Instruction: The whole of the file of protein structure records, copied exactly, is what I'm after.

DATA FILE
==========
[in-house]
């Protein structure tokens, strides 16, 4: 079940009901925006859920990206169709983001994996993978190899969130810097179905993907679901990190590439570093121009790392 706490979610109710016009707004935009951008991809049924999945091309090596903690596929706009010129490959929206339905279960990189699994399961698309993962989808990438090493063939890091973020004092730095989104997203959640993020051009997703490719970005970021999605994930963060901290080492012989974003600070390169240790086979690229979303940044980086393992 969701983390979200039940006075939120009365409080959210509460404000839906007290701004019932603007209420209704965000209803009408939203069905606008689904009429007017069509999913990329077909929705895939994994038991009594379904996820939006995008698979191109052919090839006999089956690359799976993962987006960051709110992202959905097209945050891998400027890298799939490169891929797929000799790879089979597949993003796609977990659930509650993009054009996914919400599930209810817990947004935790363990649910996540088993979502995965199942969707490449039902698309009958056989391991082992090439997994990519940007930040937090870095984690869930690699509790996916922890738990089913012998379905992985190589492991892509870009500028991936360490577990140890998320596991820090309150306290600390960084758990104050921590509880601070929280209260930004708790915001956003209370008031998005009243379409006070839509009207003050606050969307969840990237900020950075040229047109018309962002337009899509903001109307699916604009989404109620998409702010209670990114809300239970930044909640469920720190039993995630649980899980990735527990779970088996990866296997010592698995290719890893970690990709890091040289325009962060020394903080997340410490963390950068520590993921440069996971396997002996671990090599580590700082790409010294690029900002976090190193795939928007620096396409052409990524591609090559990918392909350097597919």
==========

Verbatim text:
[in-house]
């Protein structure tokens, strides 16, 4: 079940009901925006859920990206169709983001994996993978190899969130810097179905993907679901990190590439570093121009790392 706490979610109710016009707004935009951008991809049924999945091309090596903690596929706009010129490959929206339905279960990189699994399961698309993962989808990438090493063939890091973020004092730095989104997203959640993020051009997703490719970005970021999605994930963060901290080492012989974003600070390169240790086979690229979303940044980086393992 969701983390979200039940006075939120009365409080959210509460404000839906007290701004019932603007209420209704965000209803009408939203069905606008689904009429007017069509999913990329077909929705895939994994038991009594379904996820939006995008698979191109052919090839006999089956690359799976993962987006960051709110992202959905097209945050891998400027890298799939490169891929797929000799790879089979597949993003796609977990659930509650993009054009996914919400599930209810817990947004935790363990649910996540088993979502995965199942969707490449039902698309009958056989391991082992090439997994990519940007930040937090870095984690869930690699509790996916922890738990089913012998379905992985190589492991892509870009500028991936360490577990140890998320596991820090309150306290600390960084758990104050921590509880601070929280209260930004708790915001956003209370008031998005009243379409006070839509009207003050606050969307969840990237900020950075040229047109018309962002337009899509903001109307699916604009989404109620998409702010209670990114809300239970930044909640469920720190039993995630649980899980990735527990779970088996990866296997010592698995290719890893970690990709890091040289325009962060020394903080997340410490963390950068520590993921440069996971396997002996671990090599580590700082790409010294690029900002976090190193795939928007620096396409052409990524591609090559990918392909350097597919």